Early settlement charge

Hi all.  Hoping for some input here.  Tied in on current mortgage for another 3 years but had an amazing offer on the house with substantial equity so decided to sell.  Found a house that is the same i paid for my current and approached my lender with the proposal of porting the mortgage exactly as it is with me paying the difference to make it so.  This new home reduces my partners daily commute to work from 1 hour 30 to 20 minutes daily so would have huge impacts on my affordability going forward along with improving reducing risks for again I quote no additional borrowing. This was refused on affordability due to credit card funded wedding expenses forcing me to get the mortgage with another provider on a better rate. 

My question is, as my lender put me in a position where I either give them some of the equity to get a smaller mortgage with them or pay the £6k early settlement fee to go with someone else.  They are actively preventing me from bettering my financial position despite being aware to all of this. The equity alone is 40k and thats life changing for me.  I have asked them to surrender the equity and they have refused.  

Any thoughts please peeps? I am aware I signed the contract but am asking purely from an ethical standpoint based on how much they dont make sense based on another lender giving me exactly what i want. 
«1

Comments

  • Thrugelmir
    Thrugelmir Posts: 89,546 Forumite
    Name Dropper Photogenic First Anniversary First Post
    Porting a mortgage has always been subject to the lenders current underwriting criteria. The ERC will stand if you obtain the new mortgage elsewhere. 
  • Nearlyold
    Nearlyold Posts: 2,287 Forumite
    First Anniversary Name Dropper Combo Breaker First Post
    edited 19 August 2021 at 6:15PM
    Am I right in thinking you're not planning to use the £40k equity as payment towards the new property but rather use it for some other unspecified purpose? 

    I would have thought having a £40K smaller mortgage than you had previously was bettering your financial position.
  • Edi81
    Edi81 Posts: 1,444 Forumite
    First Anniversary First Post Name Dropper Combo Breaker
    Nothing to do with ethics. The lender will have entered into a contract in order to give you funding at a fixed rate. 
    They are completely correct to charge you for breaking it as they would be charged. 
  • SpiderLegs
    SpiderLegs Posts: 1,914 Forumite
    First Anniversary First Post Name Dropper
    I suppose we could flip this one on its head a bit, and suggest that the credit card company should write off your wedding debts because by lending you some money that you asked for and agreed to pay back, they have actively prevented you from improving your financial situation.


    I’m thinking you should try this line out and come let us know how you get on.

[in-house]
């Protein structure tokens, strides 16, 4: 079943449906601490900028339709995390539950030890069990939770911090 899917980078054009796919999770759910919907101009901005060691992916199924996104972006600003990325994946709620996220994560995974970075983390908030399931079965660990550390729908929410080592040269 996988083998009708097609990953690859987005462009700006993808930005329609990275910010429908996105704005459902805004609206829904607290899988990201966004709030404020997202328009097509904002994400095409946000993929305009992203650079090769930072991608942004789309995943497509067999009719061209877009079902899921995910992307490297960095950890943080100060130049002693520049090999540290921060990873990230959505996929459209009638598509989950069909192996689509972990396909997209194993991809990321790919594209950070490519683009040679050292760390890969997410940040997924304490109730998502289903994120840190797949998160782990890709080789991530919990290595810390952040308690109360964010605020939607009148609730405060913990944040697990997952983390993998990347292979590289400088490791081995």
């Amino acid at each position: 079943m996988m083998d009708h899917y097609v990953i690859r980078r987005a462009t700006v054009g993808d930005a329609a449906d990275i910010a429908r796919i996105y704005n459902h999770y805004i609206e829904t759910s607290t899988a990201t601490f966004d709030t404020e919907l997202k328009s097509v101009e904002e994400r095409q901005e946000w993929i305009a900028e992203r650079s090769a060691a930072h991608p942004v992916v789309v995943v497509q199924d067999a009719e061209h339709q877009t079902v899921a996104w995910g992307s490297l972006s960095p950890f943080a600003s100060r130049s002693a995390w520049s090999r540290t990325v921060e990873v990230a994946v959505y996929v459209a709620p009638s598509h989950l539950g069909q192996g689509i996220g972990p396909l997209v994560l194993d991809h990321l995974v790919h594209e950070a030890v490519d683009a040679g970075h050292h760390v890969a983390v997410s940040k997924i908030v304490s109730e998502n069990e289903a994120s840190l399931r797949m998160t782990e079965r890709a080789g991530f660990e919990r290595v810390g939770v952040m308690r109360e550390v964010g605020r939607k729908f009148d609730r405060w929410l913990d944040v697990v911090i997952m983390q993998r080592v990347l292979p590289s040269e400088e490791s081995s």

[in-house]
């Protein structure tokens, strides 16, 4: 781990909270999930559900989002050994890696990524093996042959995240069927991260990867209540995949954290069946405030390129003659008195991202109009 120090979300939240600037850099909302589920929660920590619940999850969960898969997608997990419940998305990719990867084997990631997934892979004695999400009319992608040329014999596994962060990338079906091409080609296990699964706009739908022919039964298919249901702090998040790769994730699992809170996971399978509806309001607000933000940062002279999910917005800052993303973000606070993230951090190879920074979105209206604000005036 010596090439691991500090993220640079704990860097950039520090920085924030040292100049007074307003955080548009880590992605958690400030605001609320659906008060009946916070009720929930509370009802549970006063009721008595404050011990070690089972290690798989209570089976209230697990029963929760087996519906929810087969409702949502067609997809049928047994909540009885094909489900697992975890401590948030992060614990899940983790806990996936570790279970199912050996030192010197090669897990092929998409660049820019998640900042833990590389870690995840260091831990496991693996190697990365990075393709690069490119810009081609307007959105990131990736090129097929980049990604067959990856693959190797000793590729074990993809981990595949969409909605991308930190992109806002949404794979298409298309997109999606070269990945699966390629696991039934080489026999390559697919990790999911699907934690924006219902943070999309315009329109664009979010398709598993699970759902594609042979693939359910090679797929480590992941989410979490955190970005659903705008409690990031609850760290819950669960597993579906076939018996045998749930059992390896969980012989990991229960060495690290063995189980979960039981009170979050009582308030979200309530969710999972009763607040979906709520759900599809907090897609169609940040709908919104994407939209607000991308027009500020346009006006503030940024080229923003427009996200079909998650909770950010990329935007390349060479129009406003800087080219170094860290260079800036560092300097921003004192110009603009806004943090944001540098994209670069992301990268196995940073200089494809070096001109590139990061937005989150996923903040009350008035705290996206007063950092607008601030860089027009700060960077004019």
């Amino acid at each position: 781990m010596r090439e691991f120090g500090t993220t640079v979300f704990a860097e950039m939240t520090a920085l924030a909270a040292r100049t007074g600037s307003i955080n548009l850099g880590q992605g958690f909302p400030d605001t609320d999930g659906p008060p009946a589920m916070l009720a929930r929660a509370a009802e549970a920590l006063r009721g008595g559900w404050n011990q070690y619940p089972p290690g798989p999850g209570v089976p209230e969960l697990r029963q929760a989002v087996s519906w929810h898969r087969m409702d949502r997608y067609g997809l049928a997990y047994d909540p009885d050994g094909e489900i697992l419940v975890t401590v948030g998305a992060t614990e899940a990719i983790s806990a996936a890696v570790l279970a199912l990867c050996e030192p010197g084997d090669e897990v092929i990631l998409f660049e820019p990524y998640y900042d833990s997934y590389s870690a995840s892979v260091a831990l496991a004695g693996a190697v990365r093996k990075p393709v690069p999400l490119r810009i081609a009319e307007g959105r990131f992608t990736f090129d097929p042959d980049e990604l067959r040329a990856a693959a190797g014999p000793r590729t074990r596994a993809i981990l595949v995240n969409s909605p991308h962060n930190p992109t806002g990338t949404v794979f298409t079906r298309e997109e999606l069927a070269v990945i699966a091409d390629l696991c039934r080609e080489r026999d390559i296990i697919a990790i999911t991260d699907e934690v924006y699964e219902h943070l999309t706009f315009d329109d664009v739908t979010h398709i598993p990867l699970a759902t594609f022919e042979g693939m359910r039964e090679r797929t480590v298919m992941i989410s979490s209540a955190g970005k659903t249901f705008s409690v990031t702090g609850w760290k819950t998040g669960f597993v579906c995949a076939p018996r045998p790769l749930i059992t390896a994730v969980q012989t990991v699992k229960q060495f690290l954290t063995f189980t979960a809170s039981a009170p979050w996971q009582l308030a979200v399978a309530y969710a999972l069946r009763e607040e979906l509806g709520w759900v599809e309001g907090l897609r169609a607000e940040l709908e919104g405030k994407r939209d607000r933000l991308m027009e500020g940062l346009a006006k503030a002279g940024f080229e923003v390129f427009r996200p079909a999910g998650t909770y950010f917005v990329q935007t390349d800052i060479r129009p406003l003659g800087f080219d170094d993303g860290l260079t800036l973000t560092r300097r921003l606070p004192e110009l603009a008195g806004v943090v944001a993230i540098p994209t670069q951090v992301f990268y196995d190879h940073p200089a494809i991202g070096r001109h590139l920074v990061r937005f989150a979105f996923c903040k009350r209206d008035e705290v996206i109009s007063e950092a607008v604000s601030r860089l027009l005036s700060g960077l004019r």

• Hi all.  Thanks for your comments.  To answer in order;

    Thrugelmir - I appreciate the direct answer but can you offer an opinion on my prisoner angle? I am not leaving through my own choice now purely because they would not accept my exact same mortgage terms despite my improved financial gain through moving.  I will endure hardship by staying and I see this as a real heartless move by the current lender.  I thought they had a responsibility to help customers improve their financial situation when it clearly benefits them through reduced risk and in this case extra business through a savings account with substantial equity?

    NearlyOld - Yes I am using some of my equity towards the purchase of my new property and you misunderstand.  I wont have a 40k smaller mortgage and even if I did it wouldn’t be because of what my lender did because I can only achieve this through leaving and acquiring a mortgage elsewhere hence my issue. 

    Edi81 - May I ask why ethics don’t come into this? I have made it clear that they are making me leave as if i stay i pay them 6k for a smaller mortgage and if i leave i pay them 6k.  Either way they have it tied up in a neat little bow and it appears as though a customer and consumer has zero rights and is at the mercy of the lender regardless. 

    SpiderLegs - I see where you are coming from but I used those credit facilities with good intentions and fully intend to pay it all back.  My issue is totally with my lender winning from all angles and forcing me to give £6k even if i stay. My understanding is that a contract is a commitment but when customer rights are considered then it cannot benefit one party 100% in any circumstance where a customer can argue foul play which I am doing. 

    Apologies if my wording as come across as harsh or abrupt but am really annoyed at how all this seems to favour the wealthy corporate machine.  
  • Thrugelmir
    Thrugelmir Posts: 89,546 Forumite
    Name Dropper Photogenic First Anniversary First Post
    I will endure hardship by staying and I see this as a real heartless move by the current lender.  I thought they had a responsibility to help customers improve their financial situation when it clearly benefits them through reduced risk and in this case extra business through a savings account with substantial equity?